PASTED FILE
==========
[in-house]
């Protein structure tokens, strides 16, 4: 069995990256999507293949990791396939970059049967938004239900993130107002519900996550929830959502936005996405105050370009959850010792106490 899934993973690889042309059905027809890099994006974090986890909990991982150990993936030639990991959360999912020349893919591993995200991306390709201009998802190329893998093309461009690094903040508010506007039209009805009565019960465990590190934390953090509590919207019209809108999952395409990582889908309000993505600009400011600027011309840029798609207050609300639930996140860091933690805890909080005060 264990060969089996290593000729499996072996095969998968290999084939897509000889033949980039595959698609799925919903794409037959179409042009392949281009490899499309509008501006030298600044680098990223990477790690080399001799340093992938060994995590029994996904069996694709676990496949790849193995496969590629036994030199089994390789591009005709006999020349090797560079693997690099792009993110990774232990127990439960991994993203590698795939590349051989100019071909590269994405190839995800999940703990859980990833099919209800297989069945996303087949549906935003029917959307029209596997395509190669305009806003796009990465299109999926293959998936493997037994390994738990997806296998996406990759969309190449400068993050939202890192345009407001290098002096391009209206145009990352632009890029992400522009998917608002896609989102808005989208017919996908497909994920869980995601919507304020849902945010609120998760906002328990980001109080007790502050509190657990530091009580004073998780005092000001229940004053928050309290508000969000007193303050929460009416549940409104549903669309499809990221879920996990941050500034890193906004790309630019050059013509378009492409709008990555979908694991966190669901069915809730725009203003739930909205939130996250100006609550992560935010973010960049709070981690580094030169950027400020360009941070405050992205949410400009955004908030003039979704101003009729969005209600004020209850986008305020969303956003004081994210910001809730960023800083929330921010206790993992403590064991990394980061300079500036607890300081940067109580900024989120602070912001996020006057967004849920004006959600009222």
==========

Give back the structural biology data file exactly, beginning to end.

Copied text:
[in-house]
């Protein structure tokens, strides 16, 4: 069995990256999507293949990791396939970059049967938004239900993130107002519900996550929830959502936005996405105050370009959850010792106490 899934993973690889042309059905027809890099994006974090986890909990991982150990993936030639990991959360999912020349893919591993995200991306390709201009998802190329893998093309461009690094903040508010506007039209009805009565019960465990590190934390953090509590919207019209809108999952395409990582889908309000993505600009400011600027011309840029798609207050609300639930996140860091933690805890909080005060 264990060969089996290593000729499996072996095969998968290999084939897509000889033949980039595959698609799925919903794409037959179409042009392949281009490899499309509008501006030298600044680098990223990477790690080399001799340093992938060994995590029994996904069996694709676990496949790849193995496969590629036994030199089994390789591009005709006999020349090797560079693997690099792009993110990774232990127990439960991994993203590698795939590349051989100019071909590269994405190839995800999940703990859980990833099919209800297989069945996303087949549906935003029917959307029209596997395509190669305009806003796009990465299109999926293959998936493997037994390994738990997806296998996406990759969309190449400068993050939202890192345009407001290098002096391009209206145009990352632009890029992400522009998917608002896609989102808005989208017919996908497909994920869980995601919507304020849902945010609120998760906002328990980001109080007790502050509190657990530091009580004073998780005092000001229940004053928050309290508000969000007193303050929460009416549940409104549903669309499809990221879920996990941050500034890193906004790309630019050059013509378009492409709008990555979908694991966190669901069915809730725009203003739930909205939130996250100006609550992560935010973010960049709070981690580094030169950027400020360009941070405050992205949410400009955004908030003039979704101003009729969005209600004020209850986008305020969303956003004081994210910001809730960023800083929330921010206790993992403590064991990394980061300079500036607890300081940067109580900024989120602070912001996020006057967004849920004006959600009222």